August 8, 2019
August 8, 2019
Cycling Tours Vs Your Daily Commute
Brad Davis is a Melbourne-based copywriter with a background in journalism and commercial web content. He has worked on TDA tours in Africa, Asia and Europe.
Tell someone you’re travelling from one end of the country to the other by campervan, and they might be impressed. Tell someone you did four laps of the 20km bike path around the bay on the weekend, and they’ll congratulate you on your fitness. But tell them you’re travelling from one end of a continent to the other by bicycle, and people often balk at the idea. “You rode from where?” … “No way, I could never ride that far on a push bike!” … “120km a day is ridiculous!” … “I can’t understand how you guys can do that.”
I think the aspect of long-distance cycling tours that gets lost in translation is that people often imagine it in the context of their day-to-day lives. They think of their 10km bike ride from home to work, and they multiply it by 10 or 20 in their minds. But along with multiplying the distance, they also multiply every familiar hill, tedious intersection, dangerous crack in the pavement by 10, they multiply their lack of desire to go to work today by 10, and they multiply their daily physical and mental exhaustion by 10.
What’s ironic is that on a cycling tour, you actually leave all that stuff behind. You’re not cycling in the context of commuting, transit, getting from A to B… you’re just cycling. You’re exploring new territory for the sole purpose of leisure, recreation, pushing your limits and broadening your horizons. I’m not denying that it’s often exhausting, but it’s also energizing and revitalizing. The more often you ride, the more energy you have.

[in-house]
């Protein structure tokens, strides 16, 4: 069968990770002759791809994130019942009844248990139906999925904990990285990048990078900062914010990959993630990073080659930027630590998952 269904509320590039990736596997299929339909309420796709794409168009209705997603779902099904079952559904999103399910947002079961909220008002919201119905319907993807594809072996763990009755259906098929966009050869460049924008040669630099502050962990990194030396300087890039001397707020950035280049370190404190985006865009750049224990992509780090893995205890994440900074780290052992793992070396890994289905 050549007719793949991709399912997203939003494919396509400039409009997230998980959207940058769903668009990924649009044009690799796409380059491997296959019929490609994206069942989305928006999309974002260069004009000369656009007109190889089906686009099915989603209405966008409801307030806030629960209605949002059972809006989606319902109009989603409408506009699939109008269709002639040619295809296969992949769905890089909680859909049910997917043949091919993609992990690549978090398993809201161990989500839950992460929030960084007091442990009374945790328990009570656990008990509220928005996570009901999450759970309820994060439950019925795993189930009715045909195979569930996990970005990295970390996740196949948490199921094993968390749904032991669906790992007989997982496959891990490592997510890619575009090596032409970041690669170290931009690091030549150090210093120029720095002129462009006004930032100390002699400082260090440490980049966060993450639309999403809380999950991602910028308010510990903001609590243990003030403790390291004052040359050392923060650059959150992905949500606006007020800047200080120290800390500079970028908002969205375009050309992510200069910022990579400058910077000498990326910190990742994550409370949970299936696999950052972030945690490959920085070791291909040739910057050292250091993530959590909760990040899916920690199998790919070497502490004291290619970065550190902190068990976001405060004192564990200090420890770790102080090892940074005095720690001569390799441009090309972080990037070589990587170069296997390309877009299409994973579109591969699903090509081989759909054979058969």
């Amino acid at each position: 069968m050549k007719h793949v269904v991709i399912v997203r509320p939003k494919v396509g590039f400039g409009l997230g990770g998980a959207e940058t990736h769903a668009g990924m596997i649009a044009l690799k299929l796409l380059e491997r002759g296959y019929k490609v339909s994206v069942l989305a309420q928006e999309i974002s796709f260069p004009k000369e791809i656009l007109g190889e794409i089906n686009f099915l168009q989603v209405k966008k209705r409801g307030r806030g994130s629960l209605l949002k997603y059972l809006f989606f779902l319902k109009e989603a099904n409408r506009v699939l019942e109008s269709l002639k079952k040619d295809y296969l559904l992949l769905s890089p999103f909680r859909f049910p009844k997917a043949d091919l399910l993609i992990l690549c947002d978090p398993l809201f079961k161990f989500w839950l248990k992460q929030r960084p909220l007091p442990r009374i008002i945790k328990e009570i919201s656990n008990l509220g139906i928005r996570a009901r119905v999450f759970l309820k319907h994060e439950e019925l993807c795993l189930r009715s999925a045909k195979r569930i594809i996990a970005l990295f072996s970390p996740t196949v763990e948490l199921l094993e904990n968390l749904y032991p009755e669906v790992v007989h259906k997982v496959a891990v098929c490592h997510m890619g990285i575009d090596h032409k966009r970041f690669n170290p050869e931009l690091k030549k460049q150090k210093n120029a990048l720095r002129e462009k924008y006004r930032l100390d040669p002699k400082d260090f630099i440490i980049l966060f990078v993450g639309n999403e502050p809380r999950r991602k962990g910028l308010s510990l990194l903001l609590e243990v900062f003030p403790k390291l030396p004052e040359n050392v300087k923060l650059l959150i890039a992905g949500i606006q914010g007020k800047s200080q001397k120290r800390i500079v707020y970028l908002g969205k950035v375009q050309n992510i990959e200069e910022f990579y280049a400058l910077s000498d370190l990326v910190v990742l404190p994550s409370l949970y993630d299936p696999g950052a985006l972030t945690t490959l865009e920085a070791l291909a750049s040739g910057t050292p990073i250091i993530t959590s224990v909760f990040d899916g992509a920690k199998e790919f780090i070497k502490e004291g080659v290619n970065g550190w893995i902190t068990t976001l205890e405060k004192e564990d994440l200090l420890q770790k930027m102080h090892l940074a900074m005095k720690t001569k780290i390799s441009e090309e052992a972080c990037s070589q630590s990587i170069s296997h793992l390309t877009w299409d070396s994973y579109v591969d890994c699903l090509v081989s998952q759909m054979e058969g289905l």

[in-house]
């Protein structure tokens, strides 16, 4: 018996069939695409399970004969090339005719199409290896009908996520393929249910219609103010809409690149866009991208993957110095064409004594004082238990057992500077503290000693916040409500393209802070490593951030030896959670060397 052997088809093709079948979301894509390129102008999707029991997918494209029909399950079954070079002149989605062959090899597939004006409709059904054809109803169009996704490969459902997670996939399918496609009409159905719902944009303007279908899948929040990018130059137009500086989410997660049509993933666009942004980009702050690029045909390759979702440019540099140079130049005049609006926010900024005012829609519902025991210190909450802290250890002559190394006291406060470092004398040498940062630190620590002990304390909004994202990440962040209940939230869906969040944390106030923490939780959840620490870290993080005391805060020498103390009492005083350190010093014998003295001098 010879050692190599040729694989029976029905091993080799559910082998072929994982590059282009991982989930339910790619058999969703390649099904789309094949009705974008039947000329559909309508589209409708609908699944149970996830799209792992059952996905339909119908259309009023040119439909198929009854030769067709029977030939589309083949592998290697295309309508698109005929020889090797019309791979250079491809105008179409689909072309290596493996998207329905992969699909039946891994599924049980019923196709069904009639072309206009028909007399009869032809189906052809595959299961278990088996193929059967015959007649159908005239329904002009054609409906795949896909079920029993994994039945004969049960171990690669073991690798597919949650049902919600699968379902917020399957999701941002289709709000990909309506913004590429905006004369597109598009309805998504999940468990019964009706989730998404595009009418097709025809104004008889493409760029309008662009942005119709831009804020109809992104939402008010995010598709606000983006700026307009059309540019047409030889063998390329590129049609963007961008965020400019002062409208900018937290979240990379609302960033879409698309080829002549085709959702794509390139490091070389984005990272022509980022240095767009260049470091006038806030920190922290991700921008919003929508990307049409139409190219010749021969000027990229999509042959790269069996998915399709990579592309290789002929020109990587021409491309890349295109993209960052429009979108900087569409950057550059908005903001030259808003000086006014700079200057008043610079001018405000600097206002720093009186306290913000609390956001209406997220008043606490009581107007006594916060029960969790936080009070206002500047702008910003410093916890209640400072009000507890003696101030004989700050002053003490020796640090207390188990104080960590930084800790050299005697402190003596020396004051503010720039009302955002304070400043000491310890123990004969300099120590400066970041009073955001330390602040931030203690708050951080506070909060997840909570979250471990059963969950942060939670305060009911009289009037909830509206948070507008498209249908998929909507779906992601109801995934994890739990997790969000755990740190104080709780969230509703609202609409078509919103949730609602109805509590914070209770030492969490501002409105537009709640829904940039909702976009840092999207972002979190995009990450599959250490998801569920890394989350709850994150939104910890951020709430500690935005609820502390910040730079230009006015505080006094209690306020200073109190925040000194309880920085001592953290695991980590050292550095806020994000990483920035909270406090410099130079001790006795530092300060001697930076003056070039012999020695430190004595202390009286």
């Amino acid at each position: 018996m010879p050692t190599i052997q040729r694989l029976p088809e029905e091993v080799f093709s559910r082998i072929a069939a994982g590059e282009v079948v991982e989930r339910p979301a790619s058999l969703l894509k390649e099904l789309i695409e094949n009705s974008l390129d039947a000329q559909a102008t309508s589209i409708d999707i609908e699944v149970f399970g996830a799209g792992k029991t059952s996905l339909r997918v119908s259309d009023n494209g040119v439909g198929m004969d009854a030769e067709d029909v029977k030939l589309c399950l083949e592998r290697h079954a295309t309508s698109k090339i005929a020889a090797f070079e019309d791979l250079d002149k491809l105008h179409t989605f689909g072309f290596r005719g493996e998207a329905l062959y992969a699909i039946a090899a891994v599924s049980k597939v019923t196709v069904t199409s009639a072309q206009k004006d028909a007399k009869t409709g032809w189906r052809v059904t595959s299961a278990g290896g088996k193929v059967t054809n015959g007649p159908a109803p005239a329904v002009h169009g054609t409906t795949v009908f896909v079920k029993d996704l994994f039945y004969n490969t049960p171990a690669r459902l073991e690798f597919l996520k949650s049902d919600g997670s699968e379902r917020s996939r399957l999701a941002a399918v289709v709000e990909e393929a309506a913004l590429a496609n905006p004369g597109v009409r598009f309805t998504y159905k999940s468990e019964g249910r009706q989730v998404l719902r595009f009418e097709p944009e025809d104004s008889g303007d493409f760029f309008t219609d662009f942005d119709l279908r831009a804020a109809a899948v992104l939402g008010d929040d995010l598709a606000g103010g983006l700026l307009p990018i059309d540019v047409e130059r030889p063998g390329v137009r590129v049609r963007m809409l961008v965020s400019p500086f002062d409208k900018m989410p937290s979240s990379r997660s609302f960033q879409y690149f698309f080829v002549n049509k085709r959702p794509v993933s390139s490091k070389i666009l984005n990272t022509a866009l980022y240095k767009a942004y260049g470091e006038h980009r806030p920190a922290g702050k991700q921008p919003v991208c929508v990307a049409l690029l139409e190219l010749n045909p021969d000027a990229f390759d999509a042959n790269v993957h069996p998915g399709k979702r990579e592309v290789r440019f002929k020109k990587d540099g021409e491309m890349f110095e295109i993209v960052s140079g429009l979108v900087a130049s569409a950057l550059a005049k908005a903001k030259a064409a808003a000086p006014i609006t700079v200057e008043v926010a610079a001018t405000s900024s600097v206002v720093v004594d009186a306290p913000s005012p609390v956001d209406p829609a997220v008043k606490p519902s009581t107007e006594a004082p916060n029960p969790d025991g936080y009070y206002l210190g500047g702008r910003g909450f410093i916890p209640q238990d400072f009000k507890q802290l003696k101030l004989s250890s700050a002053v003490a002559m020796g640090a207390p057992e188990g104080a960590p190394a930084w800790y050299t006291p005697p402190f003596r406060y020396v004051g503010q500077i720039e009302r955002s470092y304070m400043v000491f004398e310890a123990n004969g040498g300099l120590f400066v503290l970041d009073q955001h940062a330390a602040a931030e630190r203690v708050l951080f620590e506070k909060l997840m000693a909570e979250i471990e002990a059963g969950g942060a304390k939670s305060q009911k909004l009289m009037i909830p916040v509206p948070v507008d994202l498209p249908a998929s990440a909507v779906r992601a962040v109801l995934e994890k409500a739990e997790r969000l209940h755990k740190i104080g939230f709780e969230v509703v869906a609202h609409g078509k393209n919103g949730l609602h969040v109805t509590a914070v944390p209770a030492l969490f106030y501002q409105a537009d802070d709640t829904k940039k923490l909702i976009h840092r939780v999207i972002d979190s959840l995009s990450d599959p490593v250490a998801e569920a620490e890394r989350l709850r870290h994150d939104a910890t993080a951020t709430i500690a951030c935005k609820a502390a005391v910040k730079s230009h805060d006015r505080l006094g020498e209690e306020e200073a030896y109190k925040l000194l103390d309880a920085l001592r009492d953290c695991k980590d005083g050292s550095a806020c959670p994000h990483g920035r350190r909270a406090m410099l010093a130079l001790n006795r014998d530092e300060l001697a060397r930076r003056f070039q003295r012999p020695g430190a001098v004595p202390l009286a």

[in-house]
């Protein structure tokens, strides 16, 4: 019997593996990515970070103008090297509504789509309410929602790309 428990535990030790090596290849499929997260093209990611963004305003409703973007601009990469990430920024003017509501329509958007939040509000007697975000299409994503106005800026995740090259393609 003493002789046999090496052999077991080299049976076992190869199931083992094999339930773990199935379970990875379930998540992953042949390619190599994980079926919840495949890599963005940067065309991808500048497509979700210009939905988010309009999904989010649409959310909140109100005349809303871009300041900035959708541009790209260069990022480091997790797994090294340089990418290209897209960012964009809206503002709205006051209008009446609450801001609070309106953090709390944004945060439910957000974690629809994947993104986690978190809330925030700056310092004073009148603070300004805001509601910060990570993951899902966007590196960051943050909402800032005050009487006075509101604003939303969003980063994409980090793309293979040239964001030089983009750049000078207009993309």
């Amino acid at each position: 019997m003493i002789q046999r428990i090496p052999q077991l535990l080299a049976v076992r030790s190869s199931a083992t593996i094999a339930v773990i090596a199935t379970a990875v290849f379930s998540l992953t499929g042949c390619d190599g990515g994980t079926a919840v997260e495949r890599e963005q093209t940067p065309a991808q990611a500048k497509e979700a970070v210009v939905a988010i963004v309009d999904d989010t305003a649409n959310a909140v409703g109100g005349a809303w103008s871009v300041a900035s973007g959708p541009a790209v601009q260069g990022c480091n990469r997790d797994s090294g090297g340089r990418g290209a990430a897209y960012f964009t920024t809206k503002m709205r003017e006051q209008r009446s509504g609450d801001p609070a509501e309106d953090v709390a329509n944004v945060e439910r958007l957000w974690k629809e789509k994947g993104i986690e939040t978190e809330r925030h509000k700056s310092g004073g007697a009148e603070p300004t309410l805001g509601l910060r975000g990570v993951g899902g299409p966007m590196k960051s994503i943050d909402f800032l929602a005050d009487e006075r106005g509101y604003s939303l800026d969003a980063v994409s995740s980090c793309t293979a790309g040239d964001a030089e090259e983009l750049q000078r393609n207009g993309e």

Most people have been commuting to work by bike or going on regular weekend bike rides for years before they show up at the starting line of a TDA tour. For me, it was the other way around. The first time I rode a bike purely for the sake of commuting to work, it was after working on five TDA tours. Having spent months cycling 100km from camp to camp every few days, it was a weird sensation riding 5km from my house to work and back, seeing the same scenery every single time.
And while I thoroughly enjoyed my daily bike-ride commute, I realized something – you really can’t compare recreational cycling to commuting, no matter how much you enjoy the ride. It’s apples and oranges. It’s chalk and cheese. It’s waiting at traffic lights while pondering your day’s to do list vs. racing through a foreign countryside pondering other cultures and lifestyles.
Obviously cycling to work through Melbourne, London or Toronto is different to cycling through East Africa or South America… I get that. But I’m not talking about the landscape – I’m talking about your own headspace. When your to-do list for the day is simply “Ride 140km”, it’s not daunting. It’s the best thing ever. Travelling across continents by bicycle isn’t impressive because of the distance… it’s impressive because of the experience.